Advanced Search
MyIDEAS: Login to save this paper or follow this series

Agglomeration or Selection? The Case of the Japanese Silk-Reeling Clusters, 1908-1915

Contents:

Author Info

  • Arimoto, Yutaka
  • Nakajima, Kentaro
  • Okazaki, Tetsuji

Abstract

We examine two sources of productivity improvement in the specialized industrial clusters of the early twentieth century Japanese silk-reeling industry. Agglomeration improves the productivity of each plant through positive externalities, shifting plant-level productivity distribution to the right. Selection expels less productive plants through competition, truncating distribution on the left. We find no evidence confirming a right shift in the distribution in clusters or that agglomeration promotes faster productivity growth. Rather, the distribution in clusters was severely left truncated, even for younger plants. These findings imply that the plant-selection effect was the source of higher productivity in the Japanese silk-reeling clusters.

Download Info

If you experience problems downloading a file, check if you have the proper application to view it first. In case of further problems read the IDEAS help page. Note that these files are not on the IDEAS site. Please be patient as the files may be large.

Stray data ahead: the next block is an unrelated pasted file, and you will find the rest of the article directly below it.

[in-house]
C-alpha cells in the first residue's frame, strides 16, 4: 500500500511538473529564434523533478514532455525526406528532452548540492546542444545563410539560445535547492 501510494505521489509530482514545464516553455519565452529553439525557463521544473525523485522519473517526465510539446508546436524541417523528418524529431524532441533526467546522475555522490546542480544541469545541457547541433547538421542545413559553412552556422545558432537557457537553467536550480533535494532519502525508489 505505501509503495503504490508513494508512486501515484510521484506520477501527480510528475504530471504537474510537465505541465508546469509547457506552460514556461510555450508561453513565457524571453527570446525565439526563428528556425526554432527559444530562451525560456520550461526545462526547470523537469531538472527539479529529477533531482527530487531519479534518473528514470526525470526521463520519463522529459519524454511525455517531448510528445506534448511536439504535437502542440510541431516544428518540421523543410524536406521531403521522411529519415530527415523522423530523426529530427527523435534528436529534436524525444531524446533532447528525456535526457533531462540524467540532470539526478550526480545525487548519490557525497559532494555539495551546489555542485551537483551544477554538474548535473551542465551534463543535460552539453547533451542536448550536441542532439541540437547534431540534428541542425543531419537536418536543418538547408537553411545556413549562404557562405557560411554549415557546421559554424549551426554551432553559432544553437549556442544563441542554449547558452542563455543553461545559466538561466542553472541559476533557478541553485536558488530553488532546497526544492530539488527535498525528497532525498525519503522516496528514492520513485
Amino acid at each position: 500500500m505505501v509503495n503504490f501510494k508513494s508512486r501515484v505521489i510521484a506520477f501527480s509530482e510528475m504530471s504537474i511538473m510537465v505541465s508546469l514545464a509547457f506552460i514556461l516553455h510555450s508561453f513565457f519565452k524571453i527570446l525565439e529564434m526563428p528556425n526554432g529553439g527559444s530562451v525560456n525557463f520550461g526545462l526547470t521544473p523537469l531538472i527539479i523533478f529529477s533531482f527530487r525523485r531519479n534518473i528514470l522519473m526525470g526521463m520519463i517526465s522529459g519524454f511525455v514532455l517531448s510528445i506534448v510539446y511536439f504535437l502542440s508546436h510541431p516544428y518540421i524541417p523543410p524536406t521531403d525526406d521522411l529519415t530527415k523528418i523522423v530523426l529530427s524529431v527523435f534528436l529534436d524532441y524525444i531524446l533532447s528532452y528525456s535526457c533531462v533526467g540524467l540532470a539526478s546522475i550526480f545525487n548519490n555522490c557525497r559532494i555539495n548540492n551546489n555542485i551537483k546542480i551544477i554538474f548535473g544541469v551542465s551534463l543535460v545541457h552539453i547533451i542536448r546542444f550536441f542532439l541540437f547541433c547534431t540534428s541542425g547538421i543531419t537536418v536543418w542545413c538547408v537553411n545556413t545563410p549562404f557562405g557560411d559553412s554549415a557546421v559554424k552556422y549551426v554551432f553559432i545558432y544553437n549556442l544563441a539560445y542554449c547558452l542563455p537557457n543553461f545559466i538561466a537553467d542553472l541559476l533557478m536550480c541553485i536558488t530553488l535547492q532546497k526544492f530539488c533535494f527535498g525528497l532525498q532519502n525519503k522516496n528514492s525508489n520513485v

File URL: http://hermes-ir.lib.hit-u.ac.jp/rs/bitstream/10086/18962/1/wp2010-11.pdf
Download Restriction: no

Bibliographic Info

Paper provided by Center for Economic Institutions, Institute of Economic Research, Hitotsubashi University in its series CEI Working Paper Series with number 2010-11.

as in new window
Length: 29 p.
Date of creation: Mar 2011
Date of revision:
Handle: RePEc:hit:hitcei:2010-11

Contact details of provider:
Postal: 2-1 Naka, Kunitachi, Tokyo 186-8603
Phone: 042-580-8405
Fax: 042-580-8333
Email:
Web page: http://cei.ier.hit-u.ac.jp/
More information through EDIRC

Related research

Keywords: Economic geography; Heterogenous firms; Industrial clusters; Productivity; R12; O18;

Other versions of this item:

Find related papers by JEL classification:

This paper has been announced in the following NEP Reports:

References

References listed on IDEAS
Please report citation or reference errors to , or , if you are the registered author of the cited work, log in to your RePEc Author Service profile, click on "citations" and make appropriate adjustments.:
as in new window
  1. Ciccone, Antonio & Hall, Robert E, 1996. "Productivity and the Density of Economic Activity," American Economic Review, American Economic Association, vol. 86(1), pages 54-70, March.
  2. Chad Syverson, 2001. "Market Structure and Productivity: A Concrete Example," Working Papers 01-06, Center for Economic Studies, U.S. Census Bureau.
  3. Richard Baldwin & Toshihiro Okubo, 2005. "Heterogeneous Firms, Agglomeration and Economic Geography: Spatial Selection and Sorting," NBER Working Papers 11650, National Bureau of Economic Research, Inc.
  4. James Levinsohn & Amil Petrin, 2003. "Estimating Production Functions Using Inputs to Control for Unobservables," Review of Economic Studies, Wiley Blackwell, vol. 70(2), pages 317-341, 04.